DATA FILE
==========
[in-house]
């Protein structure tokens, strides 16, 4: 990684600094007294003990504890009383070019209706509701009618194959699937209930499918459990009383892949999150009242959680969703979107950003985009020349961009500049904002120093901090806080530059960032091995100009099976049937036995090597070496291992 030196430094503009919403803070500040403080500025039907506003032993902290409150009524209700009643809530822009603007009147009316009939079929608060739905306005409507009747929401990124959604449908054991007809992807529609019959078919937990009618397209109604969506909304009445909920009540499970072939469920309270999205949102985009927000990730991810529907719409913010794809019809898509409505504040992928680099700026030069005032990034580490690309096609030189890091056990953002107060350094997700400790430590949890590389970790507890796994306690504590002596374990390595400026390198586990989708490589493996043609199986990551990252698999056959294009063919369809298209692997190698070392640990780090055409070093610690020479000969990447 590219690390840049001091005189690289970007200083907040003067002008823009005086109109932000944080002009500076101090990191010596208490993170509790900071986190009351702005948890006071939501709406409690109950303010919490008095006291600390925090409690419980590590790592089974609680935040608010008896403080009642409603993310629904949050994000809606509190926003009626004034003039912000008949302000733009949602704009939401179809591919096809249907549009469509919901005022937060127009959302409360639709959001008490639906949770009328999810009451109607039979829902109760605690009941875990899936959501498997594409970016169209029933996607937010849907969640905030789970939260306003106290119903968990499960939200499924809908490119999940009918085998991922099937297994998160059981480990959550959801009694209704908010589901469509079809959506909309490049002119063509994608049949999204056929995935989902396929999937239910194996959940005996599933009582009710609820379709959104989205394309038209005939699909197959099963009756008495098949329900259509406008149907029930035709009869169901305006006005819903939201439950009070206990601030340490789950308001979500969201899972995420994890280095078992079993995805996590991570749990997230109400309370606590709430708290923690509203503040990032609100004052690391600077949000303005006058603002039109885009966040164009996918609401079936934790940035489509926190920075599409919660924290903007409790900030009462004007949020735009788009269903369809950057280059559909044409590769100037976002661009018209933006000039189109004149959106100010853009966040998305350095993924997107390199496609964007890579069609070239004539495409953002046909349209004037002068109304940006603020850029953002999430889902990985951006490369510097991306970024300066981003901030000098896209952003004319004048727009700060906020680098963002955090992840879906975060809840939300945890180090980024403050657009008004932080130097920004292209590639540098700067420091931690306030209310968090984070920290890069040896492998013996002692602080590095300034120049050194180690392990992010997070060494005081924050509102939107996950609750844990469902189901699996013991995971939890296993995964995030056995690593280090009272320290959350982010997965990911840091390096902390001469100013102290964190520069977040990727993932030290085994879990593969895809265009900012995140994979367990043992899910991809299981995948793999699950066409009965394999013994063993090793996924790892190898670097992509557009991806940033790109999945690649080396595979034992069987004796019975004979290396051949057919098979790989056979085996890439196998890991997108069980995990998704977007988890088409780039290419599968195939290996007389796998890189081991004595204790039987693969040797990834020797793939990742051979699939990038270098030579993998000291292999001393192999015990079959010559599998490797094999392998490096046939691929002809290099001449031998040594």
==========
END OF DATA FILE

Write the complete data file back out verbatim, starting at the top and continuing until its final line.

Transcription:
[in-house]
């Protein structure tokens, strides 16, 4: 990684600094007294003990504890009383070019209706509701009618194959699937209930499918459990009383892949999150009242959680969703979107950003985009020349961009500049904002120093901090806080530059960032091995100009099976049937036995090597070496291992 030196430094503009919403803070500040403080500025039907506003032993902290409150009524209700009643809530822009603007009147009316009939079929608060739905306005409507009747929401990124959604449908054991007809992807529609019959078919937990009618397209109604969506909304009445909920009540499970072939469920309270999205949102985009927000990730991810529907719409913010794809019809898509409505504040992928680099700026030069005032990034580490690309096609030189890091056990953002107060350094997700400790430590949890590389970790507890796994306690504590002596374990390595400026390198586990989708490589493996043609199986990551990252698999056959294009063919369809298209692997190698070392640990780090055409070093610690020479000969990447 590219690390840049001091005189690289970007200083907040003067002008823009005086109109932000944080002009500076101090990191010596208490993170509790900071986190009351702005948890006071939501709406409690109950303010919490008095006291600390925090409690419980590590790592089974609680935040608010008896403080009642409603993310629904949050994000809606509190926003009626004034003039912000008949302000733009949602704009939401179809591919096809249907549009469509919901005022937060127009959302409360639709959001008490639906949770009328999810009451109607039979829902109760605690009941875990899936959501498997594409970016169209029933996607937010849907969640905030789970939260306003106290119903968990499960939200499924809908490119999940009918085998991922099937297994998160059981480990959550959801009694209704908010589901469509079809959506909309490049002119063509994608049949999204056929995935989902396929999937239910194996959940005996599933009582009710609820379709959104989205394309038209005939699909197959099963009756008495098949329900259509406008149907029930035709009869169901305006006005819903939201439950009070206990601030340490789950308001979500969201899972995420994890280095078992079993995805996590991570749990997230109400309370606590709430708290923690509203503040990032609100004052690391600077949000303005006058603002039109885009966040164009996918609401079936934790940035489509926190920075599409919660924290903007409790900030009462004007949020735009788009269903369809950057280059559909044409590769100037976002661009018209933006000039189109004149959106100010853009966040998305350095993924997107390199496609964007890579069609070239004539495409953002046909349209004037002068109304940006603020850029953002999430889902990985951006490369510097991306970024300066981003901030000098896209952003004319004048727009700060906020680098963002955090992840879906975060809840939300945890180090980024403050657009008004932080130097920004292209590639540098700067420091931690306030209310968090984070920290890069040896492998013996002692602080590095300034120049050194180690392990992010997070060494005081924050509102939107996950609750844990469902189901699996013991995971939890296993995964995030056995690593280090009272320290959350982010997965990911840091390096902390001469100013102290964190520069977040990727993932030290085994879990593969895809265009900012995140994979367990043992899910991809299981995948793999699950066409009965394999013994063993090793996924790892190898670097992509557009991806940033790109999945690649080396595979034992069987004796019975004979290396051949057919098979790989056979085996890439196998890991997108069980995990998704977007988890088409780039290419599968195939290996007389796998890189081991004595204790039987693969040797990834020797793939990742051979699939990038270098030579993998000291292999001393192999015990079959010559599998490797094999392998490096046939691929002809290099001449031998040594």